I always find it almost endearing, if not frustratingly naïve, when commentators and reporters whip them into a frenzy at the first hint of a dread NEGATIVE POLITICAL CAMPAIGN AD. It happens every election without fail. It’s like they somehow believe that if it wasn’t for those awful advertisements from parties saying mean and nasty things about their opponents, elections would be the reserved, reasoned high minded affairs they were meant to be and all platforms and policy would be debated earnestly and nary a harsh word would be exchanged.

Come on folks. Get a grip.

Our elections are intended to be nasty affairs –a substitute for the truly nasty stuff that armed conflict brings- in which everyone takes their best shots -over and over again-  and the participant with the fewest bruises at the end is generally declared the winner. Advertising merely crystallizes the lines or argument in their simplest terms. Frankly, anyone who can be sunk by a catchy slogan and a couple of cheap shots in 30 second broadcast spots doesn’t have what it takes to be a leader who can marshal the hearts and minds of a nation. They shouldn’t win.

Stéphane Dion can whimper all he likes about being done in by “propaganda,” but whose fault is it that the other guy's message stuck better than his?

Advertising, of course, does not work in a vacuum. It is most effective when it syncs up with the actual product offering. And negative election advertising, works best when it taps into existing mindsets. The Conservatives won the positioning and advertising wars in election ’08, but weren’t quite good enough at it to take home all the marbles. A maimed Liberal party, and a not-quite-enough-for-total victory Conservative win, feels about right.

Posted by sutter or mckenzie at 9:45 PM EDT
Updated: Friday, 24 October 2008 9:37 AM EDT
Monday, 29 September 2008
The Brave New Client
Topic: Marketing

David Friedman, president of Avenue A/Razorfish, Central Region, closed out today’s Interactive Advertising Bureau of Canada’s Toronto opening stop in this month's MIXX Canada 08 coast-to-coast speaker series with a refreshingly clear-headed talk on “The Client of the Future”. Given he’s an agency guy, mind you, it wasn’t quite as no holds-barred as it might have been. Still he offered some realistic recommendations on how marketers should start thinking and organizing themselves for the new digital world. (And the Successories-style parody image here from Friedman’s PowerPoint captures the cheeky Dilbert-esque tone of much of his talk.)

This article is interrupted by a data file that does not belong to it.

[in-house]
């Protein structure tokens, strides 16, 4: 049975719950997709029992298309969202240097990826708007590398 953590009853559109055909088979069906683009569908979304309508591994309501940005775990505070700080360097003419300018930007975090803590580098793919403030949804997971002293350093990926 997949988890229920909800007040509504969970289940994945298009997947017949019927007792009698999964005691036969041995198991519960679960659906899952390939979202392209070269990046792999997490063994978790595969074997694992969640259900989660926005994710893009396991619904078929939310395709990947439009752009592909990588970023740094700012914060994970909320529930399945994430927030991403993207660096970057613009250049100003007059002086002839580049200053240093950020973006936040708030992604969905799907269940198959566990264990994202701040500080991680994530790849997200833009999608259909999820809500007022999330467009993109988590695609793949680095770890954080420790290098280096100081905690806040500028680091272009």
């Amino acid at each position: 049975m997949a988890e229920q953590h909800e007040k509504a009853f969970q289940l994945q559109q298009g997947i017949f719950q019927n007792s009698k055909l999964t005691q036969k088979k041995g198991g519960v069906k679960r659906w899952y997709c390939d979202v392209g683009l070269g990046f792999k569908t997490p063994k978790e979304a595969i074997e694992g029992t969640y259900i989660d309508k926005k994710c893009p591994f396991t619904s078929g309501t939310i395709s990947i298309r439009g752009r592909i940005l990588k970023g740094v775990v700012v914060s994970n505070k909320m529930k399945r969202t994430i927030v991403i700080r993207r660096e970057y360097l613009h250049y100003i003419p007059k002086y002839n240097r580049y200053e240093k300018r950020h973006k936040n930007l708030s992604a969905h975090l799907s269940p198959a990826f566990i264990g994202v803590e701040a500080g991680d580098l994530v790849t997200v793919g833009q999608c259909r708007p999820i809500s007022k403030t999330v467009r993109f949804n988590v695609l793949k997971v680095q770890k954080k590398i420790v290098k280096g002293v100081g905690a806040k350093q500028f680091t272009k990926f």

It may have struck a special chord with me as I’m moderating a panel on essentially this very question later this week- The Canadian Marketing Association’s Digital Leadership Forum at the Harbour Castle Westin Oct. 2, featuring Doug Checkeris, CEO, MediaCom USA –Canadian boy made good in the Big Apple- , Goodwin (Goody) Gibson, President, MacLaren MRM and Tammy Scott, Vice-President, Marketing, Telus. (I have a preview post on the CMA’s blog with more details).

Friedman’s four key points to build the better Client of the Future:

1) Identify One Customer

Surpassingly –or maybe not- most companies, if you look close enough, don’t have an internal consensus of who their customer really is. Is it the end consumer, the channel, shareholders? It often depends on the department. And even if everyone is agreed that it’s an external end consumer, who that actually is if often different in the minds of each internal division.

Having a clear common vision of whom you are speaking to is essential.

2) Focus on Experiences Instead of Messaging

Marketers needs to change how they think about talking to that one customer. The TV age, which is -make no mistake- ending, meant developing 15, 30, 60 or occasionally longer videos with a fixed message.

Consumers now “experience” the brand and organization far more often than they learn about it through paying attention to any messaging from it. And this trend will accelerate.

(In a way, Friedman noted, this is the biggest stretch for the marketing communications people in companies. Many other disciplines like retail channel folks and in store and promotion marketers, have always been all about the “experience.”)

3)  Conduct the Agency Ballet

The pool of specialist –and generalist- agencies working for a marketer all have to perform in harmony. And it’s up to the client to choreograph that dance.
Friedman used the example of AT&T, which has every one of its many roster agencies at the table for the same briefing, and then has every agency back at the same time for a full presentation of each shop’s contribution to the overall marketing show.

A key, however, he said is to ensure that every agency has a defined role and task that no other player will be allowed to pitch or poach away.

4) Reach Détente with I.T.